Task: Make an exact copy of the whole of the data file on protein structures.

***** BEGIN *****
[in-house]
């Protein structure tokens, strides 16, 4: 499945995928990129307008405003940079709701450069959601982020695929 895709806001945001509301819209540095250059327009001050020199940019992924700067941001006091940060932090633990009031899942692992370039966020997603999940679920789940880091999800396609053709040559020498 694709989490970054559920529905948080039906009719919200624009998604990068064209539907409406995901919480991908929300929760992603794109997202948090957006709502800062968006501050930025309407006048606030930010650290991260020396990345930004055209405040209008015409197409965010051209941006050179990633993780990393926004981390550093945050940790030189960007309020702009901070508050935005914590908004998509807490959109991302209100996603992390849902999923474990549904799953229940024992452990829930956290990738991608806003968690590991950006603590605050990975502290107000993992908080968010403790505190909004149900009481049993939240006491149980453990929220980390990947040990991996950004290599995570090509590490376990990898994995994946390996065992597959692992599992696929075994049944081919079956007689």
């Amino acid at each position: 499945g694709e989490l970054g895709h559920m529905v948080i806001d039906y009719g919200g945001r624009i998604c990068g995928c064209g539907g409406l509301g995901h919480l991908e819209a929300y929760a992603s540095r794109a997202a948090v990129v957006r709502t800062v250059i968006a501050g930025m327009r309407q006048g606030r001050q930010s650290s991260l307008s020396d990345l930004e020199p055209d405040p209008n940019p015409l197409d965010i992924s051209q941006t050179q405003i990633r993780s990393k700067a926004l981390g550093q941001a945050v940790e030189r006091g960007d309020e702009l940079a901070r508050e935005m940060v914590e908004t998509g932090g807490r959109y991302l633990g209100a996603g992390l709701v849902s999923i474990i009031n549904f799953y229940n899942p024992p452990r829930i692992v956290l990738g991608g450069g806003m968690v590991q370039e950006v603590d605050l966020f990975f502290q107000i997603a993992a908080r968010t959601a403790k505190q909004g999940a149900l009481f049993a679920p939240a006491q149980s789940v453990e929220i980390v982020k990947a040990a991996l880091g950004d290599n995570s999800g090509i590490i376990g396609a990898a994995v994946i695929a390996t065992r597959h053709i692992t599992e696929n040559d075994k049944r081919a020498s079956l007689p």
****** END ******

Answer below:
[in-house]
């Protein structure tokens, strides 16, 4: 499945995928990129307008405003940079709701450069959601982020695929 895709806001945001509301819209540095250059327009001050020199940019992924700067941001006091940060932090633990009031899942692992370039966020997603999940679920789940880091999800396609053709040559020498 694709989490970054559920529905948080039906009719919200624009998604990068064209539907409406995901919480991908929300929760992603794109997202948090957006709502800062968006501050930025309407006048606030930010650290991260020396990345930004055209405040209008015409197409965010051209941006050179990633993780990393926004981390550093945050940790030189960007309020702009901070508050935005914590908004998509807490959109991302209100996603992390849902999923474990549904799953229940024992452990829930956290990738991608806003968690590991950006603590605050990975502290107000993992908080968010403790505190909004149900009481049993939240006491149980453990929220980390990947040990991996950004290599995570090509590490376990990898994995994946390996065992597959692992599992696929075994049944081919079956007689």
């Amino acid at each position: 499945g694709e989490l970054g895709h559920m529905v948080i806001d039906y009719g919200g945001r624009i998604c990068g995928c064209g539907g409406l509301g995901h919480l991908e819209a929300y929760a992603s540095r794109a997202a948090v990129v957006r709502t800062v250059i968006a501050g930025m327009r309407q006048g606030r001050q930010s650290s991260l307008s020396d990345l930004e020199p055209d405040p209008n940019p015409l197409d965010i992924s051209q941006t050179q405003i990633r993780s990393k700067a926004l981390g550093q941001a945050v940790e030189r006091g960007d309020e702009l940079a901070r508050e935005m940060v914590e908004t998509g932090g807490r959109y991302l633990g209100a996603g992390l709701v849902s999923i474990i009031n549904f799953y229940n899942p024992p452990r829930i692992v956290l990738g991608g450069g806003m968690v590991q370039e950006v603590d605050l966020f990975f502290q107000i997603a993992a908080r968010t959601a403790k505190q909004g999940a149900l009481f049993a679920p939240a006491q149980s789940v453990e929220i980390v982020k990947a040990a991996l880091g950004d290599n995570s999800g090509i590490i376990g396609a990898a994995v994946i695929a390996t065992r597959h053709i692992t599992e696929n040559d075994k049944r081919a020498s079956l007689p």